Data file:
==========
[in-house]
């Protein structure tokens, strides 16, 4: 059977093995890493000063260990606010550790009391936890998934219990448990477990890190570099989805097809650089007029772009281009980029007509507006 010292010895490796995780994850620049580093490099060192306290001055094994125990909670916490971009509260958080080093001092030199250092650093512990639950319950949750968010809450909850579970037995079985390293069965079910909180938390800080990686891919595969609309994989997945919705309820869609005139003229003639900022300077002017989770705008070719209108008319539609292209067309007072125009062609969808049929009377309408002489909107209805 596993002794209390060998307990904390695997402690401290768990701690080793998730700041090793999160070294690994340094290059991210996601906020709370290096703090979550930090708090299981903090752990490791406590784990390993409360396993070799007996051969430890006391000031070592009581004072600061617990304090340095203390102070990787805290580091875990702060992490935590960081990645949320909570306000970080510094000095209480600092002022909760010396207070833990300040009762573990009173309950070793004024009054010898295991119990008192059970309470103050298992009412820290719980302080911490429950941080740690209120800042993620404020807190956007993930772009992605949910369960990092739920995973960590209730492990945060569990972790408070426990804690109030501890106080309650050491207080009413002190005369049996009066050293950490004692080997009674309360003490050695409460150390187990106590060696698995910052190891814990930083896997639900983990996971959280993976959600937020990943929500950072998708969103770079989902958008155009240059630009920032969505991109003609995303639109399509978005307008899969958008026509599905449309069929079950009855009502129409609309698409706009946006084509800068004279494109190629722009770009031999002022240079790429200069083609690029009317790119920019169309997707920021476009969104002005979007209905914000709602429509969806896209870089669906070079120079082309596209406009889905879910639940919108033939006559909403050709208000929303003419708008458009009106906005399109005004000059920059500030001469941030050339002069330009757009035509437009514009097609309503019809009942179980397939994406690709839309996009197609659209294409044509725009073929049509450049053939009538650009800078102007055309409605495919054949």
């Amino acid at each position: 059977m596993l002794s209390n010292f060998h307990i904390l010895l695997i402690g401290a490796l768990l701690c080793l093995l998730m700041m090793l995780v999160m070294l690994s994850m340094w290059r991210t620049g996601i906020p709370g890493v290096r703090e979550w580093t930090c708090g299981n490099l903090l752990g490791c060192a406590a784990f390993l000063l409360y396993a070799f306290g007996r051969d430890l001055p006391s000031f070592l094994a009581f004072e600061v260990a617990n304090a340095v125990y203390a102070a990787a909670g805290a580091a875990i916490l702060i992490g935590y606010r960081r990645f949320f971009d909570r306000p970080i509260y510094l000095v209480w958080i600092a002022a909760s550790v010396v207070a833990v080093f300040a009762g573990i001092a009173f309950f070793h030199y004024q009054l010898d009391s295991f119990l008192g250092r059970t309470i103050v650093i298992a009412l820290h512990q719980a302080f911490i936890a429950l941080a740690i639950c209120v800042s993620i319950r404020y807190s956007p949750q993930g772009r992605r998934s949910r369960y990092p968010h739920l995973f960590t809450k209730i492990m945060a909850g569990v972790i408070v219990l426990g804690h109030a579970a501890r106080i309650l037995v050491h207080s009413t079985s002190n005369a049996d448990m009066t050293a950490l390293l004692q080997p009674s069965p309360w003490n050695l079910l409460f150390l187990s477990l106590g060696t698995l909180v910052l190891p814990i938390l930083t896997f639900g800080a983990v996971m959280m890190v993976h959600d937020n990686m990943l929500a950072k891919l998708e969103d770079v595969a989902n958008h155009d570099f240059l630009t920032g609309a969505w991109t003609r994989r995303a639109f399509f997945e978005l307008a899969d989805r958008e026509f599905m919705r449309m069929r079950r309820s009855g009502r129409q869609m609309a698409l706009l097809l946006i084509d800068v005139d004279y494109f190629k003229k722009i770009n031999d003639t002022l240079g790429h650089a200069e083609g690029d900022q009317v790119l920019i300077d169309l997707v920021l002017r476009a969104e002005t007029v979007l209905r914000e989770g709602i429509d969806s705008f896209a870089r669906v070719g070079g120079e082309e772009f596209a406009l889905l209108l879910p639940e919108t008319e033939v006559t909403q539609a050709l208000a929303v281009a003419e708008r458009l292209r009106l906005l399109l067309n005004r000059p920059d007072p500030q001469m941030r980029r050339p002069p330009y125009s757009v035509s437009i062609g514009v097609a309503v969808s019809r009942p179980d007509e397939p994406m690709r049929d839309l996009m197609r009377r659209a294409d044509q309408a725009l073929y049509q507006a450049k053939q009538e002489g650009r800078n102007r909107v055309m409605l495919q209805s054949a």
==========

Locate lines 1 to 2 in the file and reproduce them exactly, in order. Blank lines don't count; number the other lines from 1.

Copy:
[in-house]
């Protein structure tokens, strides 16, 4: 059977093995890493000063260990606010550790009391936890998934219990448990477990890190570099989805097809650089007029772009281009980029007509507006 010292010895490796995780994850620049580093490099060192306290001055094994125990909670916490971009509260958080080093001092030199250092650093512990639950319950949750968010809450909850579970037995079985390293069965079910909180938390800080990686891919595969609309994989997945919705309820869609005139003229003639900022300077002017989770705008070719209108008319539609292209067309007072125009062609969808049929009377309408002489909107209805 596993002794209390060998307990904390695997402690401290768990701690080793998730700041090793999160070294690994340094290059991210996601906020709370290096703090979550930090708090299981903090752990490791406590784990390993409360396993070799007996051969430890006391000031070592009581004072600061617990304090340095203390102070990787805290580091875990702060992490935590960081990645949320909570306000970080510094000095209480600092002022909760010396207070833990300040009762573990009173309950070793004024009054010898295991119990008192059970309470103050298992009412820290719980302080911490429950941080740690209120800042993620404020807190956007993930772009992605949910369960990092739920995973960590209730492990945060569990972790408070426990804690109030501890106080309650050491207080009413002190005369049996009066050293950490004692080997009674309360003490050695409460150390187990106590060696698995910052190891814990930083896997639900983990996971959280993976959600937020990943929500950072998708969103770079989902958008155009240059630009920032969505991109003609995303639109399509978005307008899969958008026509599905449309069929079950009855009502129409609309698409706009946006084509800068004279494109190629722009770009031999002022240079790429200069083609690029009317790119920019169309997707920021476009969104002005979007209905914000709602429509969806896209870089669906070079120079082309596209406009889905879910639940919108033939006559909403050709208000929303003419708008458009009106906005399109005004000059920059500030001469941030050339002069330009757009035509437009514009097609309503019809009942179980397939994406690709839309996009197609659209294409044509725009073929049509450049053939009538650009800078102007055309409605495919054949």